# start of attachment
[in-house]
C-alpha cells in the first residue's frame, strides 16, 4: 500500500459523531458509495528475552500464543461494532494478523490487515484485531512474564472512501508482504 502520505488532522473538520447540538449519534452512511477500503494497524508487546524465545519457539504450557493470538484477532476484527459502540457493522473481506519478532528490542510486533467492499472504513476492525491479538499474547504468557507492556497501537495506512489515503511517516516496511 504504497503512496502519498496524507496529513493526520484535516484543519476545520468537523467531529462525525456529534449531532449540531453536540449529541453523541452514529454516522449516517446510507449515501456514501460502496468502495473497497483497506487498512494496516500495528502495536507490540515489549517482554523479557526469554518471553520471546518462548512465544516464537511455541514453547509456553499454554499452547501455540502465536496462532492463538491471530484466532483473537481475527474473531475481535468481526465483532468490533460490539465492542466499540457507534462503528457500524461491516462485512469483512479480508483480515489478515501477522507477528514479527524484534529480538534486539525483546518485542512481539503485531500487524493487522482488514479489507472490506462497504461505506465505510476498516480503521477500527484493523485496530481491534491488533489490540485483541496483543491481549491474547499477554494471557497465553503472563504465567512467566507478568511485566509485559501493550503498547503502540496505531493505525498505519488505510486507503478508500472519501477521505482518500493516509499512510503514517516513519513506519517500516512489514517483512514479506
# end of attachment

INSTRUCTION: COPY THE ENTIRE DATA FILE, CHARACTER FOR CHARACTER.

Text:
[in-house]
C-alpha cells in the first residue's frame, strides 16, 4: 500500500459523531458509495528475552500464543461494532494478523490487515484485531512474564472512501508482504 502520505488532522473538520447540538449519534452512511477500503494497524508487546524465545519457539504450557493470538484477532476484527459502540457493522473481506519478532528490542510486533467492499472504513476492525491479538499474547504468557507492556497501537495506512489515503511517516516496511 504504497503512496502519498496524507496529513493526520484535516484543519476545520468537523467531529462525525456529534449531532449540531453536540449529541453523541452514529454516522449516517446510507449515501456514501460502496468502495473497497483497506487498512494496516500495528502495536507490540515489549517482554523479557526469554518471553520471546518462548512465544516464537511455541514453547509456553499454554499452547501455540502465536496462532492463538491471530484466532483473537481475527474473531475481535468481526465483532468490533460490539465492542466499540457507534462503528457500524461491516462485512469483512479480508483480515489478515501477522507477528514479527524484534529480538534486539525483546518485542512481539503485531500487524493487522482488514479489507472490506462497504461505506465505510476498516480503521477500527484493523485496530481491534491488533489490540485483541496483543491481549491474547499477554494471557497465553503472563504465567512467566507478568511485566509485559501493550503498547503502540496505531493505525498505519488505510486507503478508500472519501477521505482518500493516509499512510503514517516513519513506519517500516512489514517483512514479506